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The Butchery h/c


The Butchery h/c The Butchery h/c The Butchery h/c

The Butchery h/c back

Bastien Vives

Price: 
17.99

Page 45 Review by Stephen

A young man clacks closed his front door from the inside, leaving but a dim blue light, stares at the motionless handle, bonks his head against the wooden frame in either regret or resignation... then is surprised to hear the bell ring.

“Sorry...” says a young woman with bright eyes.

Her face, flushed red by the cold, is framed between dark hair, her coat’s high collar and an orange woollen hat. Sunlight pours in as she reaches out to wrap her arms snugly round her lover’s neck and shoulders, kissing him unreservedly.

“G’night...” she says with a smile and leaves him gazing out after her.

THE BUTCHERY’S subsequent 70-odd pages choreograph similar snapshots of relationship dances which I believe 98.73% of you will find both wonderfully and woefully familiar regardless of which sexes are depicted. Many a metaphor is thrown in too, unless yours prominently featured planks of wood and sharpened knives.

But look who’s doing the sharpening: close inspections reveal subtle surprises. There’s even a game of table tennis which is decidedly one-sided and, as the front covers suggests, the brushing of teeth in the bathroom. The back cover’s the bigger clue to what lies within - bewildered solitude - and there will be variations upon the bathroom routine theme, just as there were in the film 'Force Majeure', the comparison being far from inapposite.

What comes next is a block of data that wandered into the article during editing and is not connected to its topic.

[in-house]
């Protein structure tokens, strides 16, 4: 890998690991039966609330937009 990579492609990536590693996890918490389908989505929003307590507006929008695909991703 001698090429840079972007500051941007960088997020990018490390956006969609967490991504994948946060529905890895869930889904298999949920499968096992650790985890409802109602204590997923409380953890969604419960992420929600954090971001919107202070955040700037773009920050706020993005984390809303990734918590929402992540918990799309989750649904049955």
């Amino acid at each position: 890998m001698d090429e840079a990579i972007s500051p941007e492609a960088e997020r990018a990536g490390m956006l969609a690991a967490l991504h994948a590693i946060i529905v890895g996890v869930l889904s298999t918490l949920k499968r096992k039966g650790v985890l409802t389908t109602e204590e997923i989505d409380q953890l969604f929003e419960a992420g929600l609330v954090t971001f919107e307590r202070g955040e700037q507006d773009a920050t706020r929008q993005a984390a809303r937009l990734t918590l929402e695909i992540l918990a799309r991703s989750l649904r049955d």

My favourite scene (or sketch) involves dining out. It’s excruciatingly funny, from afar, and begins thus:

“Ready to order?”
“Yes, I’d like one break-up, please.”
“One break-up, Great. Anything on the side?”
“No, thanks?”
“Any sauce?”
“No thanks.”
“Just to warn you, the break-up may be a bit tough.”
“That’s fine.”

... Says the partner who actually ordered the break-up.

“For you, sir?”
“Uh... You’ve caught me a little off-guard, here. I’ll take some compassion, please.”

We don’t always get what we want.

I can neither quote nor elaborate much further for fear of spoiling all the surprises on account of THE BUTCHERY being sadly (or perhaps mercifully) ever so very brief, which is one of the reasons I fought for this being Page 45 Comicbook Of The Month. It’s a perfect piece of sequential-art storytelling which threw my mind all the way back to Giovanetti’s MAX, originally appearing in PUNCH magazine back in 1952, for its similarly slick arrangement of silent, supple, comedic, unframed illustrations. However, THE BUTCHERY will take you far less time to read, as even the most casual glance on our shop shelves will show you, so I fear it being left there like a potential lover rejected, until you’ve absorbed its wonder fully for yourselves in comfort, at home. Hence it being thrust on you as Page 45 CBOTM with all the sincerity of someone who adores the craft of comics as much as you. Then I strongly suspect you’ll be buying it as presents for friends who are worth the full £17-99 which you might not spend on yourselves.

They might need a little pick-me-up – or at least solace in numbers.

Or perhaps a friendly warning, as delivered during the second sequence here immediately following the front-door farewell. No spoilers, except to promise that it’s as funny on every subsequent re-read as it is initially and abruptly baffling during the first.

As to the colours, there aren’t even crayons in comics.

From the co-creator of THE GRANDE ODELISQUE which is one of the funniest, most joyous graphic novels I’ve ever belatedly read. I may have to go back and review that one too, but if not please ask me on the shop floor. Three women art thieves tackle La Musee D’Orsay, then a Mexican drugs cartel, then the Louvre. Best use of a recurring visual gag that I can currently recall – involving tranquiliser darts.

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